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June 12, 2017
Feed Cost Indices for Laying Hens
This article discusses recent trends in feed costs for laying hens. A ration consisting of corn, soybean meal, dry distillers’ grain, soybean oil, and supplements was used to create the feed cost indices. Corn prices represent averages for Indiana as reported by USDA-NASS. Soybean meal and distillers’ grain prices were obtained from Feed Outlook, published monthly by USDA-ERS. Information from Agricultural Prices, a monthly USDA-NASS publication, was used to compute soybean oil and supplement prices. Future prices for corn and soybean meal are used to project feed indices through 2018.
Figures 1 and 2 report monthly corn and soybean meal prices from January 2000 to May 2017. A distinction is made for prices before and after 2007. The period starting in 2007 is often thought to be a new price regime. Corn price averaged $2.18 per bushel from 2000 to 2006, and $4.72 per bushel from 2007 to the current month. Soybean meal price averaged $187 per ton from 2000 to 2006, and $359 per ton from 2007 to the current month. Note that corn price and soybean meal prices are currently below their average prices since 2007.
Figure 3 presents monthly feed cost indices for laying hens from January 2000 to May 2017. The latest full year of indices, 2016, has an index of 100 so all indices outside of this year are expressed in relative terms. As with corn and soybean meal prices, a distinction is made for feed cost indices before and after 2007. The average index from 2000 to 2006 was approximately 58 while the average index since the beginning of 2007 was approximately 115. The index for May 2017 was 95 so current feed costs are 5 percent lower than the average for 2016.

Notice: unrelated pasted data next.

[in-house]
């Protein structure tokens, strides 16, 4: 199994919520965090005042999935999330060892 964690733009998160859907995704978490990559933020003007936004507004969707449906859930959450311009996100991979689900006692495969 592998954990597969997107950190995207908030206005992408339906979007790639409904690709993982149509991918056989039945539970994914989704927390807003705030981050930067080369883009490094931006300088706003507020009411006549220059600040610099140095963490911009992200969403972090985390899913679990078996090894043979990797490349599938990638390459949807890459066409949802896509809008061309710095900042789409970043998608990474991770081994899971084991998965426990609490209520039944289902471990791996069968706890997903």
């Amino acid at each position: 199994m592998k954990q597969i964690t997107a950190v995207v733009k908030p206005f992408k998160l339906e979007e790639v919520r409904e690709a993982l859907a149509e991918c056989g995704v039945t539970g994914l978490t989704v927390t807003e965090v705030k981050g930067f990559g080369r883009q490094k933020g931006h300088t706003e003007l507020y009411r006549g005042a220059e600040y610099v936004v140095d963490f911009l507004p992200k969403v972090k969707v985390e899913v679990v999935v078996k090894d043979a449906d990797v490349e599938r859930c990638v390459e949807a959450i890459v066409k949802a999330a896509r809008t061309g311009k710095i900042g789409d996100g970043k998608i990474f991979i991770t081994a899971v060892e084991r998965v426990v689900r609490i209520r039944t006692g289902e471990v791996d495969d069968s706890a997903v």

Annual feed cost indices for laying hens are presented in Figure 4. The projections for 2017 and 2018 (red bars) used corn and soybean meal futures prices in mid-June. The projected feed cost indices for 2017 and 2018 are 98 and 102, respectively. This suggests that feed costs through 2018 are expected to be similar to those experienced in 2015. Of course, crop developments this summer could impact these estimates.
This article discussed recent trends in feed costs for laying hens. Current projections suggest that feed costs will remain similar to current levels through 2018. Information related to feed costs for other livestock species can be found on the web site for the Center for Commercial Agriculture.
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